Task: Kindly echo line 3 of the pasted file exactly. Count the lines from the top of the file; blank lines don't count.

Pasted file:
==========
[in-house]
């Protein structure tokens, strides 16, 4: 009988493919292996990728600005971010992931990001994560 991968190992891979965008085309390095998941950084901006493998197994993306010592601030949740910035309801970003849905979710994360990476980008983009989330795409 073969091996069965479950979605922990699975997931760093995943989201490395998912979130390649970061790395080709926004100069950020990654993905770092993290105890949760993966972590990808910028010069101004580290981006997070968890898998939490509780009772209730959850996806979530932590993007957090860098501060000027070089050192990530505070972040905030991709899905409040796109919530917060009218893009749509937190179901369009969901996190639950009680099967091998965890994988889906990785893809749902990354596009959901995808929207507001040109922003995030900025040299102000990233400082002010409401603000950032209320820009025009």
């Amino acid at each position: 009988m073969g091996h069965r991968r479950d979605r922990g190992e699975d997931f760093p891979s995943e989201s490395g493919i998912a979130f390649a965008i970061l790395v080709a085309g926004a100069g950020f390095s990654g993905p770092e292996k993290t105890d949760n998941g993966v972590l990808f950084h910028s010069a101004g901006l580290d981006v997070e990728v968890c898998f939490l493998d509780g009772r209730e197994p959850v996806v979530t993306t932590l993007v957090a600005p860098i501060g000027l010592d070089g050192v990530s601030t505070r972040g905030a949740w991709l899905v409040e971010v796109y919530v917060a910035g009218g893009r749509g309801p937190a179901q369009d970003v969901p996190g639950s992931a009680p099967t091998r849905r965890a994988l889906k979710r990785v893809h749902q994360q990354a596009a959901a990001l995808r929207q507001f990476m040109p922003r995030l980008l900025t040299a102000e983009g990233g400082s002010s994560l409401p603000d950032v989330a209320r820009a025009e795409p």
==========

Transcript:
């Amino acid at each position: 009988m073969g091996h069965r991968r479950d979605r922990g190992e699975d997931f760093p891979s995943e989201s490395g493919i998912a979130f390649a965008i970061l790395v080709a085309g926004a100069g950020f390095s990654g993905p770092e292996k993290t105890d949760n998941g993966v972590l990808f950084h910028s010069a101004g901006l580290d981006v997070e990728v968890c898998f939490l493998d509780g009772r209730e197994p959850v996806v979530t993306t932590l993007v957090a600005p860098i501060g000027l010592d070089g050192v990530s601030t505070r972040g905030a949740w991709l899905v409040e971010v796109y919530v917060a910035g009218g893009r749509g309801p937190a179901q369009d970003v969901p996190g639950s992931a009680p099967t091998r849905r965890a994988l889906k979710r990785v893809h749902q994360q990354a596009a959901a990001l995808r929207q507001f990476m040109p922003r995030l980008l900025t040299a102000e983009g990233g400082s002010s994560l409401p603000d950032v989330a209320r820009a025009e795409p």